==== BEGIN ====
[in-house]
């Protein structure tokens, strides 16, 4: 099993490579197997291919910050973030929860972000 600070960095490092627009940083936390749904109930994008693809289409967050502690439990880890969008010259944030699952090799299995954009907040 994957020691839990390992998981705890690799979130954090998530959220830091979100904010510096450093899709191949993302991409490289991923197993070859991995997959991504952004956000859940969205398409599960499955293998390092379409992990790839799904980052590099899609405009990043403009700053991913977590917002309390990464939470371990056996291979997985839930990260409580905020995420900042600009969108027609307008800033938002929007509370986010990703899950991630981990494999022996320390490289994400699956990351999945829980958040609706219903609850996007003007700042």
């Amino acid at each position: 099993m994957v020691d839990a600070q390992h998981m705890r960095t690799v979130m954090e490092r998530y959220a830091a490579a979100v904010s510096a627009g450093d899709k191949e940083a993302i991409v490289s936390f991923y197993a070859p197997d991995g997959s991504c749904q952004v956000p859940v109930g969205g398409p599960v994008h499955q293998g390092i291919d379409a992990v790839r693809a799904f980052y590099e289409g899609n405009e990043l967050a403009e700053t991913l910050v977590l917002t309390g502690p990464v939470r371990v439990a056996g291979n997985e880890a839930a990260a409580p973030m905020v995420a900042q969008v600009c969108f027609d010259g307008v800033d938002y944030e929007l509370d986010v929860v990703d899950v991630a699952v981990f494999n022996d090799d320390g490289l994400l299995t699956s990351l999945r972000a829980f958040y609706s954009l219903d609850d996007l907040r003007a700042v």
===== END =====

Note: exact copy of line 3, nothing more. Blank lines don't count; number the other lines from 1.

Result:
């Amino acid at each position: 099993m994957v020691d839990a600070q390992h998981m705890r960095t690799v979130m954090e490092r998530y959220a830091a490579a979100v904010s510096a627009g450093d899709k191949e940083a993302i991409v490289s936390f991923y197993a070859p197997d991995g997959s991504c749904q952004v956000p859940v109930g969205g398409p599960v994008h499955q293998g390092i291919d379409a992990v790839r693809a799904f980052y590099e289409g899609n405009e990043l967050a403009e700053t991913l910050v977590l917002t309390g502690p990464v939470r371990v439990a056996g291979n997985e880890a839930a990260a409580p973030m905020v995420a900042q969008v600009c969108f027609d010259g307008v800033d938002y944030e929007l509370d986010v929860v990703d899950v991630a699952v981990f494999n022996d090799d320390g490289l994400l299995t699956s990351l999945r972000a829980f958040y609706s954009l219903d609850d996007l907040r003007a700042v």